Sisu has been a big part of our culture for a long time, and we haven’t been able to necessarily explain what it is in its core. So I became interested in this. One thing that you will definitely find if you Google sisu, is Finns during the Winter war, and how we were against this massive opponent, and we prevailed against all possible expectations. So this event raised sisu to this almost sacred status in Finland for generations to come.

And The New York Times, back in 1940 wrote that “Sisu is the word that describes Finland,” which is really powerful. But at the same time, even though sisu has been such an integral part of our country, I wasn’t able to find an answer to whether if sisu is some kind of a character trait, is it a tendency, is it just a myth, or maybe it’s some genetic mutation of people who have to endure almost a lifetime without sunlight? I don’t know.

So I became interested — and because some happenings in our life always involve a little bit of serendipity. So in 2012, I happened to meet this wonderful woman called Angela Duckworth, who is a research psychologist at the University of Pennsylvania. I actually crashed Angela’s course one wintry February morning, where she was talking about her research on grit, which stands for passion and perseverance for a long term goal. And I became interested in seeing whether sisu and grit maybe somehow overlap, or maybe we can learn something.

So I sent Angela an email with one simple question asking that, “Have you ever heard of sisu?” Angela being Angela, of course she had heard of sisu. So she kind of affirmed my intuition that sisu is something worth examining at its own right. I think that was the first push to start my own journey into the land of sisu as a research subject. And as a result of this, I started looking into other kinds of ideas, maybe little bit outside the usual scope.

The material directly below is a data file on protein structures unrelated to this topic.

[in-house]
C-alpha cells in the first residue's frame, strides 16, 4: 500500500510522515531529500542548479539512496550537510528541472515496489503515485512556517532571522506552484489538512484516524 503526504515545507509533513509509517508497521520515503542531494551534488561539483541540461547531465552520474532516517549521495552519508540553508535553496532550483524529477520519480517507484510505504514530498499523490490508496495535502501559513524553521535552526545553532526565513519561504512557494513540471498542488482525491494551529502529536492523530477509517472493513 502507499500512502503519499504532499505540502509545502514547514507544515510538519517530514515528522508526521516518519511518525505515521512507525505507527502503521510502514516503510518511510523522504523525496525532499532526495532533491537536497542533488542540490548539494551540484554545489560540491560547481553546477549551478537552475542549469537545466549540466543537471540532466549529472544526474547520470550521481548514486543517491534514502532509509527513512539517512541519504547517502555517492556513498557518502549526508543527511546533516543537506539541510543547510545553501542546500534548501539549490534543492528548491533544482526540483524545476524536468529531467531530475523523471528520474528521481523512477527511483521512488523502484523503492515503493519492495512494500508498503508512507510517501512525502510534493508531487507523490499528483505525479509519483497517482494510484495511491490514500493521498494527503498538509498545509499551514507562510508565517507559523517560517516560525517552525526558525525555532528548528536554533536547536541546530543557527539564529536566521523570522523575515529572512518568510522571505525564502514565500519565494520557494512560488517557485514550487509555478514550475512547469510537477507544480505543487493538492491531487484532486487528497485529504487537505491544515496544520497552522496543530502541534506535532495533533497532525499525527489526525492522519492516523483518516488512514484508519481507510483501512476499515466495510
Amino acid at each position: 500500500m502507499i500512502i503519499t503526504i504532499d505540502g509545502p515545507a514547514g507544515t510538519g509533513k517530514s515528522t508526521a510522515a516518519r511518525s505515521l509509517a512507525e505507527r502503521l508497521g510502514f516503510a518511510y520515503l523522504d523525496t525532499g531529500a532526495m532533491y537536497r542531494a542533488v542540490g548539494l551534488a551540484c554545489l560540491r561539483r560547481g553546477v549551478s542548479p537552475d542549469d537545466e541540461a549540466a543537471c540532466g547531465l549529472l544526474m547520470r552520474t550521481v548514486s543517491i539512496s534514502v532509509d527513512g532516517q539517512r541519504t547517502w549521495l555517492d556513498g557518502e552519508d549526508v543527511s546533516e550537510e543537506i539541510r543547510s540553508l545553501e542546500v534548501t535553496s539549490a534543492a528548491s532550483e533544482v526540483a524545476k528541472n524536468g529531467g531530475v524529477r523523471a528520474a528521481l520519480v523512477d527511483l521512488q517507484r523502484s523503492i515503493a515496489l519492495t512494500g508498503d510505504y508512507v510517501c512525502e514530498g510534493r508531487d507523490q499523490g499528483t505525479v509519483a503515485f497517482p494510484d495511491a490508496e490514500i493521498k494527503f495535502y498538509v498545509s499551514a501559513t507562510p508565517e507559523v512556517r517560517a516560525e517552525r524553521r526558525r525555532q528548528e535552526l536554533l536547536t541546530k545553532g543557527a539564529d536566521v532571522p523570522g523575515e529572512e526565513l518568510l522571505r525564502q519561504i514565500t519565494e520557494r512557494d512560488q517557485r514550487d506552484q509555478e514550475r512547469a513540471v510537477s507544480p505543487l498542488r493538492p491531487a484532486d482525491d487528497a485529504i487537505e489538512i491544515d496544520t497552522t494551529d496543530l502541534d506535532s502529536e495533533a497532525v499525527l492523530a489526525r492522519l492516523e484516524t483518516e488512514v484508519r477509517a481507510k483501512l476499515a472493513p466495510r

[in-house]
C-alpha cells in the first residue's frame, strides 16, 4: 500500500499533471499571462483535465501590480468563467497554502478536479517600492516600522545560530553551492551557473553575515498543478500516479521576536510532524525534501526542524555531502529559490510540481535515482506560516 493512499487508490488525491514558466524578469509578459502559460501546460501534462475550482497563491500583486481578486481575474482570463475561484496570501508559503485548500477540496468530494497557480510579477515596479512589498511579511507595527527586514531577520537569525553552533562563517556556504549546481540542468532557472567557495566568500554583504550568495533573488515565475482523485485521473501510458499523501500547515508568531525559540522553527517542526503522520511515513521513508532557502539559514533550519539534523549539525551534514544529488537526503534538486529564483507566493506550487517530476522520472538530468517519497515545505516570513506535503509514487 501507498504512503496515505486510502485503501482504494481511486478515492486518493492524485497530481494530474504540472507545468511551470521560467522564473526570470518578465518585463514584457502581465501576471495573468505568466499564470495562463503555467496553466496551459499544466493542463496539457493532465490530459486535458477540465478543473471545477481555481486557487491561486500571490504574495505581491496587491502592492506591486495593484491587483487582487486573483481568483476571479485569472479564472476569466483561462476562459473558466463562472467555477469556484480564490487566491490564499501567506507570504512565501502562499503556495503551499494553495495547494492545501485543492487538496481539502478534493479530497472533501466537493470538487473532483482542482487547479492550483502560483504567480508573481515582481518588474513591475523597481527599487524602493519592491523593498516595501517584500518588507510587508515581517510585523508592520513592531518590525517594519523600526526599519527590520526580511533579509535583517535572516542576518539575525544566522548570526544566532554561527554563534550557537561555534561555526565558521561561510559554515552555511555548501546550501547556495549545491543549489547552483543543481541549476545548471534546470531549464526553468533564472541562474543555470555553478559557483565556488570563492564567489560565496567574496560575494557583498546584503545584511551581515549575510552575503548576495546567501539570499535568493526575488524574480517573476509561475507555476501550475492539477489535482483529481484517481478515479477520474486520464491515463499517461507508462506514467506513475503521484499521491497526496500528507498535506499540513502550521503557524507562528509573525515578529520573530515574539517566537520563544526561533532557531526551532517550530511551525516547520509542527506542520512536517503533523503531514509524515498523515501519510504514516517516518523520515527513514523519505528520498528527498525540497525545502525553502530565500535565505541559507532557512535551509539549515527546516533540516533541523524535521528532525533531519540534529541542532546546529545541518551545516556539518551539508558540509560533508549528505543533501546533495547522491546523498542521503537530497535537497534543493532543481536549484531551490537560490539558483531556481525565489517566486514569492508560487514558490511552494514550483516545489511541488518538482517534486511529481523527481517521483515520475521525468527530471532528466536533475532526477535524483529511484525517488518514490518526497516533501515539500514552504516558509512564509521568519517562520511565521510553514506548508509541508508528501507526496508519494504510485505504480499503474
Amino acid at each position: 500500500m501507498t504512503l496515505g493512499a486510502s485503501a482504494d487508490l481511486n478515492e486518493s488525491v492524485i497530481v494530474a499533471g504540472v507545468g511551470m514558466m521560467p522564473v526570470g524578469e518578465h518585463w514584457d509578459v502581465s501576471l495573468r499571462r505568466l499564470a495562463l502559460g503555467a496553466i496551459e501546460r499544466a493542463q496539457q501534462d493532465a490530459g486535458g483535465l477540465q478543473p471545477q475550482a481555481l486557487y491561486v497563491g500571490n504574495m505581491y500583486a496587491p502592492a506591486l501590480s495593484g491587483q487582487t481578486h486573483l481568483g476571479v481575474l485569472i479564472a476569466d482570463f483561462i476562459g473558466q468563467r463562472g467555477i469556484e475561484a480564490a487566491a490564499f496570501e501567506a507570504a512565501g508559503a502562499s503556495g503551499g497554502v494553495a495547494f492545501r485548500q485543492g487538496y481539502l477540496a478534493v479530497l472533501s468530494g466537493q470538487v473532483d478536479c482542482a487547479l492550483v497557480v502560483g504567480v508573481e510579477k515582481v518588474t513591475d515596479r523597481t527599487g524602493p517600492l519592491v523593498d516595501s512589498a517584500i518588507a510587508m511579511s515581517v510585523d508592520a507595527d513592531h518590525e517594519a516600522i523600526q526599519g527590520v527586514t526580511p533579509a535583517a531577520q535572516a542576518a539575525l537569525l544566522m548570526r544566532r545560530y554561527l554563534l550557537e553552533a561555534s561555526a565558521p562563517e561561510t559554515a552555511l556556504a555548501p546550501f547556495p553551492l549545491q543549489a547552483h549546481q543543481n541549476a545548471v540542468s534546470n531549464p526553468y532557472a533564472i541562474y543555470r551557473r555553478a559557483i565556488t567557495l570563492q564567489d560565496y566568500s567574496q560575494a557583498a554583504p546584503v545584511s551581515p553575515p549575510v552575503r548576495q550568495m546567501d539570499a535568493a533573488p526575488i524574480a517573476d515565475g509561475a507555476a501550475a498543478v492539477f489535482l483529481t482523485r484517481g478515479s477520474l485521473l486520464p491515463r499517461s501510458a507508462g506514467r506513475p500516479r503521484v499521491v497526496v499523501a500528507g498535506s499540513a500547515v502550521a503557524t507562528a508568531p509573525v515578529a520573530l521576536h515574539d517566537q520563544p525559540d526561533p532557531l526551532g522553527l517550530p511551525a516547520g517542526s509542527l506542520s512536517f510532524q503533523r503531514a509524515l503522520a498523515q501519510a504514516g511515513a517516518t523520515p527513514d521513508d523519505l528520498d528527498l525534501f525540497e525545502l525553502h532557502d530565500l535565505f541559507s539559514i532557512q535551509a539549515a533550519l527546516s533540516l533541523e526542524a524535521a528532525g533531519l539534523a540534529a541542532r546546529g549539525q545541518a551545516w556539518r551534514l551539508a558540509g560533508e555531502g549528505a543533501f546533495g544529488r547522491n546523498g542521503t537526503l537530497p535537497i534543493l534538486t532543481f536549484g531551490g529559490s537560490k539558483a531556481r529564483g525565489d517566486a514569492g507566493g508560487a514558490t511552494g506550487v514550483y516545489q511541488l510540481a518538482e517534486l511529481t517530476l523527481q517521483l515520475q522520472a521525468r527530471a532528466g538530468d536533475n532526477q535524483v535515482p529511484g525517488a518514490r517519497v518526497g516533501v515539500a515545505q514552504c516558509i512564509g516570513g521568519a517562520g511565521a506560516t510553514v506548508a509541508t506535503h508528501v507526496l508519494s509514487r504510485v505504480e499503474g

And then I ran into this 19th century philosopher called William James, who was saying that we don’t know enough about the human spirit, and he was saying that we would need to create something like a topography of human spirit or human strength, which for someone unlike William, who went to Harvard at the age of 12, so to put that in plain language: to get some kind of an understanding of this map of how do we endure significant adversities in our lives. Because if we understand that maybe we are better able to understand human life and maybe help each other.

And William James also said that we rarely run far enough, or push ourselves enough, to realize that we have what he called “a second wind.” Like there is this extra power tank or something that gets ignited when we run far enough, and it’s something that only activates when we really need it. So this brought sisu to my mind and I was really excited to see whether understanding sisu a bit better could maybe add a little piece to this puzzle of this beautiful human experience, and maybe we could learn something through this.

So in 2012, I conducted a survey, and I wanted to understand the deepest essence of sisu like what is it really all about. So one of the main findings about sisu was this idea that it’s some kind of a extraordinary ability for this kind of action when you feel that you’ve reached the end of your physical or mental abilities. So it’s more about that than maybe striving for a long-term goal.